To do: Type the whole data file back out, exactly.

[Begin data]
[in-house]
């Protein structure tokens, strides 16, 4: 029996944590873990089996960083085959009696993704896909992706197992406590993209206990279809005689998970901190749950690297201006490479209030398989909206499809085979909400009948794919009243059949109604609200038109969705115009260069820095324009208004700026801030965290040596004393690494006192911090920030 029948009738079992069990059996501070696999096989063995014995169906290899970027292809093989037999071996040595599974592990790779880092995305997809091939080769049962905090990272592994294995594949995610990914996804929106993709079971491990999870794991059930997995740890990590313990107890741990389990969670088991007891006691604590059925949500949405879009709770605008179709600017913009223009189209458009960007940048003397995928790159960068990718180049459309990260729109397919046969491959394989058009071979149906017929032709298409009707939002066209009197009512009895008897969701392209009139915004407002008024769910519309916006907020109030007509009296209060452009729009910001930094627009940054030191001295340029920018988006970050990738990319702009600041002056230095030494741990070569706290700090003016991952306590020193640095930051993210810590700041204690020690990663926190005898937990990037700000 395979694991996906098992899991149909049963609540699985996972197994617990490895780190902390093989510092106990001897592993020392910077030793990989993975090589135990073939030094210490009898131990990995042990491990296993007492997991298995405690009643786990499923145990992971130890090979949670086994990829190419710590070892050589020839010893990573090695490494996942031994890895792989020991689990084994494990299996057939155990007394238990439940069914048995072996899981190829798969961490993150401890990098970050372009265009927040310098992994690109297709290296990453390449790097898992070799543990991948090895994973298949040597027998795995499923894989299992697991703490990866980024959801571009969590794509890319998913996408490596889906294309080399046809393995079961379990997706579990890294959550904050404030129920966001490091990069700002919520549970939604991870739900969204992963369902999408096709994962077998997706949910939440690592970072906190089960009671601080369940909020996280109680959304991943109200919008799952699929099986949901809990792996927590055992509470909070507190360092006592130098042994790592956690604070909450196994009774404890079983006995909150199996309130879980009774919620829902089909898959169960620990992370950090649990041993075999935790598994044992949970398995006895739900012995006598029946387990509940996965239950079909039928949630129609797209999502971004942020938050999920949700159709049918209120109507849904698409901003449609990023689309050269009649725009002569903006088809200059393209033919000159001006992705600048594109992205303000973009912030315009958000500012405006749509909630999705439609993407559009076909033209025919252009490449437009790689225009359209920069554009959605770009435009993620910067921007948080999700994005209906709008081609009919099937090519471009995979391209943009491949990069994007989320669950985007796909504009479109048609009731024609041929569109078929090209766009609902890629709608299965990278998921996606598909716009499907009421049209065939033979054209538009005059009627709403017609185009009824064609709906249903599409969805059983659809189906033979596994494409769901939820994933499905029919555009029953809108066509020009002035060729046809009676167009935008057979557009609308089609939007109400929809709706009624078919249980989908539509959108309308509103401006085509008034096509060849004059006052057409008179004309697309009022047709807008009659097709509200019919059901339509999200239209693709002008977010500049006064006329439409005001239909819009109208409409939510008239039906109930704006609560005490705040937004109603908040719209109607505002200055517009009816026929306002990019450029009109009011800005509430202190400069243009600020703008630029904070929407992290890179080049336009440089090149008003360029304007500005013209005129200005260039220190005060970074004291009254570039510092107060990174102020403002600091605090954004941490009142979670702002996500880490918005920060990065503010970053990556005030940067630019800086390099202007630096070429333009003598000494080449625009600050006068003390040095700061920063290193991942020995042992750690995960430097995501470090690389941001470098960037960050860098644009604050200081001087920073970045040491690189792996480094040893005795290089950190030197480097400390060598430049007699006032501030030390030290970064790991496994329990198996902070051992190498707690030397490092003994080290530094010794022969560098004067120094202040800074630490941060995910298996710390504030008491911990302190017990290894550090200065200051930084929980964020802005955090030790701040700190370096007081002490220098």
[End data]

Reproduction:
[in-house]
């Protein structure tokens, strides 16, 4: 029996944590873990089996960083085959009696993704896909992706197992406590993209206990279809005689998970901190749950690297201006490479209030398989909206499809085979909400009948794919009243059949109604609200038109969705115009260069820095324009208004700026801030965290040596004393690494006192911090920030 029948009738079992069990059996501070696999096989063995014995169906290899970027292809093989037999071996040595599974592990790779880092995305997809091939080769049962905090990272592994294995594949995610990914996804929106993709079971491990999870794991059930997995740890990590313990107890741990389990969670088991007891006691604590059925949500949405879009709770605008179709600017913009223009189209458009960007940048003397995928790159960068990718180049459309990260729109397919046969491959394989058009071979149906017929032709298409009707939002066209009197009512009895008897969701392209009139915004407002008024769910519309916006907020109030007509009296209060452009729009910001930094627009940054030191001295340029920018988006970050990738990319702009600041002056230095030494741990070569706290700090003016991952306590020193640095930051993210810590700041204690020690990663926190005898937990990037700000 395979694991996906098992899991149909049963609540699985996972197994617990490895780190902390093989510092106990001897592993020392910077030793990989993975090589135990073939030094210490009898131990990995042990491990296993007492997991298995405690009643786990499923145990992971130890090979949670086994990829190419710590070892050589020839010893990573090695490494996942031994890895792989020991689990084994494990299996057939155990007394238990439940069914048995072996899981190829798969961490993150401890990098970050372009265009927040310098992994690109297709290296990453390449790097898992070799543990991948090895994973298949040597027998795995499923894989299992697991703490990866980024959801571009969590794509890319998913996408490596889906294309080399046809393995079961379990997706579990890294959550904050404030129920966001490091990069700002919520549970939604991870739900969204992963369902999408096709994962077998997706949910939440690592970072906190089960009671601080369940909020996280109680959304991943109200919008799952699929099986949901809990792996927590055992509470909070507190360092006592130098042994790592956690604070909450196994009774404890079983006995909150199996309130879980009774919620829902089909898959169960620990992370950090649990041993075999935790598994044992949970398995006895739900012995006598029946387990509940996965239950079909039928949630129609797209999502971004942020938050999920949700159709049918209120109507849904698409901003449609990023689309050269009649725009002569903006088809200059393209033919000159001006992705600048594109992205303000973009912030315009958000500012405006749509909630999705439609993407559009076909033209025919252009490449437009790689225009359209920069554009959605770009435009993620910067921007948080999700994005209906709008081609009919099937090519471009995979391209943009491949990069994007989320669950985007796909504009479109048609009731024609041929569109078929090209766009609902890629709608299965990278998921996606598909716009499907009421049209065939033979054209538009005059009627709403017609185009009824064609709906249903599409969805059983659809189906033979596994494409769901939820994933499905029919555009029953809108066509020009002035060729046809009676167009935008057979557009609308089609939007109400929809709706009624078919249980989908539509959108309308509103401006085509008034096509060849004059006052057409008179004309697309009022047709807008009659097709509200019919059901339509999200239209693709002008977010500049006064006329439409005001239909819009109208409409939510008239039906109930704006609560005490705040937004109603908040719209109607505002200055517009009816026929306002990019450029009109009011800005509430202190400069243009600020703008630029904070929407992290890179080049336009440089090149008003360029304007500005013209005129200005260039220190005060970074004291009254570039510092107060990174102020403002600091605090954004941490009142979670702002996500880490918005920060990065503010970053990556005030940067630019800086390099202007630096070429333009003598000494080449625009600050006068003390040095700061920063290193991942020995042992750690995960430097995501470090690389941001470098960037960050860098644009604050200081001087920073970045040491690189792996480094040893005795290089950190030197480097400390060598430049007699006032501030030390030290970064790991496994329990198996902070051992190498707690030397490092003994080290530094010794022969560098004067120094202040800074630490941060995910298996710390504030008491911990302190017990290894550090200065200051930084929980964020802005955090030790701040700190370096007081002490220098």